"The key to smoking cessation is choice and education not prohibition and other repressive measures that hurt legitimate consumers."

Today, ITV News quoted our reaction to the specific claim that the smoking ban has resulted in two million fewer smokers since 2007.

"It's disingenuous to suggest the smoking ban has been a significant factor in reducing smoking rates.

"For five years after 2007 smoking rates fell in line with the pre-ban trend. The most substantial fall in smoking rates happened after 2012, a period that coincided with the increasing popularity of e-cigarettes.

"Attempts to force people to quit are invariably counter-productive. Education and support for less harmful products is the way to go, not prohibition and other restrictive practices.

The blogging community has chipped in with several bloggers commenting adversely on the ban.

But a special H/T to Chris Snowdon. Apart from Forest Chris has probably been the most vocal critic of the smoking ban this week.

See: The smoking ban turns ten. What did it really achieve? (The Spectator) and Myths and realities of the smoking ban (Velvet Glove Iron Fist).

Ella Whelan, winner of a Voices of Freedom award at our Freedom Dinner this week, was another critic on Sky News.

Tom Welsh, former features editor at City AM and now assistant comment editor at the Telegraph, wrote a well-intentioned column entitled 'The smoking ban marked the end of Britain as a libertarian nation'.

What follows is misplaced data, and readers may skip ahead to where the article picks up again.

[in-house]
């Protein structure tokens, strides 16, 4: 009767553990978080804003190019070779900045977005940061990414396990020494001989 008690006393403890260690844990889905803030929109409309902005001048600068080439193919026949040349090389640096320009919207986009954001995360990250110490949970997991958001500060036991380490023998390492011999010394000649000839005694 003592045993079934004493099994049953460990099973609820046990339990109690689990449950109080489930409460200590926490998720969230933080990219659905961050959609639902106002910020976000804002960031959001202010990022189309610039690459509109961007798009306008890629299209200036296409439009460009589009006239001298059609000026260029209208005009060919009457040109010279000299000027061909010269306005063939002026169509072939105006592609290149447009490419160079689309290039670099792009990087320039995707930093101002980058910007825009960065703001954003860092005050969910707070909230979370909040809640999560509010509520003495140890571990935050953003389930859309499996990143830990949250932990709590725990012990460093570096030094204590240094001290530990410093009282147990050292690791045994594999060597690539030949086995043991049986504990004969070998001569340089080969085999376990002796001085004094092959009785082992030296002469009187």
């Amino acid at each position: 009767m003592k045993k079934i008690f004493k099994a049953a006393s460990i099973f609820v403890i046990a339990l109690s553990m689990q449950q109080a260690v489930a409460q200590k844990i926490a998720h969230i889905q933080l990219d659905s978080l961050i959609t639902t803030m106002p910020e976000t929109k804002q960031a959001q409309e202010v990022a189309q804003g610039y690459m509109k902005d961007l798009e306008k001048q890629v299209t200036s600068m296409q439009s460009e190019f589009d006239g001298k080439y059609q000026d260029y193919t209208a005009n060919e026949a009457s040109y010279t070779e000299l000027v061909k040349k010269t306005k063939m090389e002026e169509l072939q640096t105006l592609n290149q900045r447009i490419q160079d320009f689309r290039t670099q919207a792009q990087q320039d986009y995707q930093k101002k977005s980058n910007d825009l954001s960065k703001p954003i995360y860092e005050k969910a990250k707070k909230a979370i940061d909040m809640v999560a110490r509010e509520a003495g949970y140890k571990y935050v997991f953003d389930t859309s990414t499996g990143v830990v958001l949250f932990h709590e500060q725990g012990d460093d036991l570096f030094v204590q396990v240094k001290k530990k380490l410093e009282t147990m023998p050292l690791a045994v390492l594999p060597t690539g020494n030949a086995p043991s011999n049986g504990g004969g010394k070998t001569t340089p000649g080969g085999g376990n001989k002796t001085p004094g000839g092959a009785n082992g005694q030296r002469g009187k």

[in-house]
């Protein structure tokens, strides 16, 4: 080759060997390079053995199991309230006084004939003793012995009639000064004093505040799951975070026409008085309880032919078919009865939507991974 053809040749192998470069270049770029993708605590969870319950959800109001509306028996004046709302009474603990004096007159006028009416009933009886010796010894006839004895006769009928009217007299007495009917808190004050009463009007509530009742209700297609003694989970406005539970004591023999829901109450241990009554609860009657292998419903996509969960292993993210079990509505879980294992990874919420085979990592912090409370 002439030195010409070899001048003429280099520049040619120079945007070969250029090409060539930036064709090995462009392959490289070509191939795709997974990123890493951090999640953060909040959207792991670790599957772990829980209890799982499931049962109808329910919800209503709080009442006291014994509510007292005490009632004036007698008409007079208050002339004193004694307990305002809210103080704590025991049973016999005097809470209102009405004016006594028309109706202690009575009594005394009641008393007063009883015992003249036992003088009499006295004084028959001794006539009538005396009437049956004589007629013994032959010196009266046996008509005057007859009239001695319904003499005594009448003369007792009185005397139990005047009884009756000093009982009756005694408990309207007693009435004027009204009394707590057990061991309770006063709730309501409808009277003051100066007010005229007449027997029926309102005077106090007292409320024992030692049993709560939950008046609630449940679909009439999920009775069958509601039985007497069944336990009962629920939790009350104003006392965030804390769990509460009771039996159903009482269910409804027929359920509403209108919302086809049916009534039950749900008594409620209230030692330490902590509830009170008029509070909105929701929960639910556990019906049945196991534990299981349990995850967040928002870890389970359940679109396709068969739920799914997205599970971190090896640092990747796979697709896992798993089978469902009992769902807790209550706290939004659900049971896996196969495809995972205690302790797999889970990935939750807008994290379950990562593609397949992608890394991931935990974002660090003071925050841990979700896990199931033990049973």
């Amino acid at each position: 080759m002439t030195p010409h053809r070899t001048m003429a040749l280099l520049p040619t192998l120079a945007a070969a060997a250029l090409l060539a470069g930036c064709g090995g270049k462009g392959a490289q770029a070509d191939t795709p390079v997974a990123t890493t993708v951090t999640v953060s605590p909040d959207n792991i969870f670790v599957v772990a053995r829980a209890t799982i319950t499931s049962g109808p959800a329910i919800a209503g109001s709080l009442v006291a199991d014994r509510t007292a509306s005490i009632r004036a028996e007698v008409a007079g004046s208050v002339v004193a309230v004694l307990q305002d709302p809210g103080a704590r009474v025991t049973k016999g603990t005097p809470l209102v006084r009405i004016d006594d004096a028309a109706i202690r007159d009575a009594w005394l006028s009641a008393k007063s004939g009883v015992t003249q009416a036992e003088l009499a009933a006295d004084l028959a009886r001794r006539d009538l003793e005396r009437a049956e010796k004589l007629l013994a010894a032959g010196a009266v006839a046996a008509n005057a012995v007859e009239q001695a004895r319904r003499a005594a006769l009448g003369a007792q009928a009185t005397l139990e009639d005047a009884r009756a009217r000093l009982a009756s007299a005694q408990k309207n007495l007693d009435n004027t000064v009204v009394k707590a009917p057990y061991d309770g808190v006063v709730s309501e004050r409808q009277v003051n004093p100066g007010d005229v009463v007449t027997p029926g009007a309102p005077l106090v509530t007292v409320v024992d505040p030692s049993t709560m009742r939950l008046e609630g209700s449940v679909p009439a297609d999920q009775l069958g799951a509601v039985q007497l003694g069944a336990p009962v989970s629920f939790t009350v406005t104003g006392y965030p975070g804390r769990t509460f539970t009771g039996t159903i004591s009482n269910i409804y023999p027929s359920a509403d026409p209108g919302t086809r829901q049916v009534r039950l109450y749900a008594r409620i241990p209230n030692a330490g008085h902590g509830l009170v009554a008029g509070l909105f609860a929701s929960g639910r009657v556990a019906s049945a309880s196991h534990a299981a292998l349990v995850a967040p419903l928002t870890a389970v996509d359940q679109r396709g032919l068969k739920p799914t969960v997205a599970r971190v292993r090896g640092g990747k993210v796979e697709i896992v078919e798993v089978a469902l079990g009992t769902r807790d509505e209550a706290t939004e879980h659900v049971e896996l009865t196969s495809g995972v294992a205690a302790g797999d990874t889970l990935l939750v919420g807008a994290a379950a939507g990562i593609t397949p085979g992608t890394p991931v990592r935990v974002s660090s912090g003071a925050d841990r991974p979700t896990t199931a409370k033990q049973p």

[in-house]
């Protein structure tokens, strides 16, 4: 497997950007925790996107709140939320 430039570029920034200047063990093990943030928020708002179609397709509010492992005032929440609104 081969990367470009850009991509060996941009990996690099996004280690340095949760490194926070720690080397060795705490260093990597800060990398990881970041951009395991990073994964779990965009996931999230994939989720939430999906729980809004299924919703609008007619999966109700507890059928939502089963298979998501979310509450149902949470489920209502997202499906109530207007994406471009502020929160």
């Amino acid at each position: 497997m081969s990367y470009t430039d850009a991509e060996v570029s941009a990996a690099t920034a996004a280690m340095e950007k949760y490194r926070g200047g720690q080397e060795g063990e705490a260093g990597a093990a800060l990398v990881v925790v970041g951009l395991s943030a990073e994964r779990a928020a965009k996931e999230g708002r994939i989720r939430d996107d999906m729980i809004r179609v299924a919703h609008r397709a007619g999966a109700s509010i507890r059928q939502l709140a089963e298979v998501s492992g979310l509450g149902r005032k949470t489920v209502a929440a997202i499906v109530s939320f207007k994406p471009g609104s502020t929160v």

Aside from the fact that Britain has never been a libertarian nation, Tom (a smoker) began by declaring, 'There is virtually zero support for reversing Labour’s ban on smoking in pubs, clubs and bars.'

I'm sorry, this is nonsense. Even ASH doesn't claim there is no support for the ban to be repealed but it's symptomatic of the negative mindset many smokers now adopt when discussing the issue.

Poll after poll conducted by Populus for Forest in recent years has found a small majority in favour of separate smoking rooms in pubs and clubs.

The latest poll, conducted two weeks ago, found that 48 per cent of adults in Britain would allow smoking rooms in pubs, while 42 per cent were opposed to the idea.

Elsewhere I was interested to read an interview with Nick Hogan, the Bolton landlord who became the first and only publican to be jailed for allowing customers to smoke on his premises.

The Manchester Evening News has the interview here and you can read about the small part I played in getting him out of jail here and here. It was without doubt one of the most surreal things I have ever been involved with.

Last but not least, Rob Lyons, author of our Road To Ruin? report, is getting a bit of a hammering on ConservativeHome where he has written an article, 'Ten years on from the smoking ban, the Tories could gain by rolling it back'.